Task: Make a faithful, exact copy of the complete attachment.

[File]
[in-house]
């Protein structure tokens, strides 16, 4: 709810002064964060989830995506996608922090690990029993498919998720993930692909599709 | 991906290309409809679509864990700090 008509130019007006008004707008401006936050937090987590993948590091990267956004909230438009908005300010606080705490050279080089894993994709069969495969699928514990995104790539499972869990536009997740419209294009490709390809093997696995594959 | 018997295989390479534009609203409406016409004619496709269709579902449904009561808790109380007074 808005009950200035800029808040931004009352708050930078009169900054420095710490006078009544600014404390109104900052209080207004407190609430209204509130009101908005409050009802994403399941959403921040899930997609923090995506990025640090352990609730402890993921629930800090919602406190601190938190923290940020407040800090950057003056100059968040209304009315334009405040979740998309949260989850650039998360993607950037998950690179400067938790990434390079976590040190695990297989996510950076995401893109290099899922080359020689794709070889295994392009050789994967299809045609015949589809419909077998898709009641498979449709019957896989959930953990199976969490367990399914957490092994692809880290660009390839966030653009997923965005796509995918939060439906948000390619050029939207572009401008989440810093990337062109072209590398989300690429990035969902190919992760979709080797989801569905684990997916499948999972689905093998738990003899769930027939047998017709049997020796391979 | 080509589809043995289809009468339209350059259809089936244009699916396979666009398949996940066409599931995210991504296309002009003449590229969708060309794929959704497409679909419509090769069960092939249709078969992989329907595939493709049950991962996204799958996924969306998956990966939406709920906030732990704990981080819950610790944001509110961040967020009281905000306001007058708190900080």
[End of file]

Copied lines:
[in-house]
């Protein structure tokens, strides 16, 4: 709810002064964060989830995506996608922090690990029993498919998720993930692909599709 | 991906290309409809679509864990700090 008509130019007006008004707008401006936050937090987590993948590091990267956004909230438009908005300010606080705490050279080089894993994709069969495969699928514990995104790539499972869990536009997740419209294009490709390809093997696995594959 | 018997295989390479534009609203409406016409004619496709269709579902449904009561808790109380007074 808005009950200035800029808040931004009352708050930078009169900054420095710490006078009544600014404390109104900052209080207004407190609430209204509130009101908005409050009802994403399941959403921040899930997609923090995506990025640090352990609730402890993921629930800090919602406190601190938190923290940020407040800090950057003056100059968040209304009315334009405040979740998309949260989850650039998360993607950037998950690179400067938790990434390079976590040190695990297989996510950076995401893109290099899922080359020689794709070889295994392009050789994967299809045609015949589809419909077998898709009641498979449709019957896989959930953990199976969490367990399914957490092994692809880290660009390839966030653009997923965005796509995918939060439906948000390619050029939207572009401008989440810093990337062109072209590398989300690429990035969902190919992760979709080797989801569905684990997916499948999972689905093998738990003899769930027939047998017709049997020796391979 | 080509589809043995289809009468339209350059259809089936244009699916396979666009398949996940066409599931995210991504296309002009003449590229969708060309794929959704497409679909419509090769069960092939249709078969992989329907595939493709049950991962996204799958996924969306998956990966939406709920906030732990704990981080819950610790944001509110961040967020009281905000306001007058708190900080």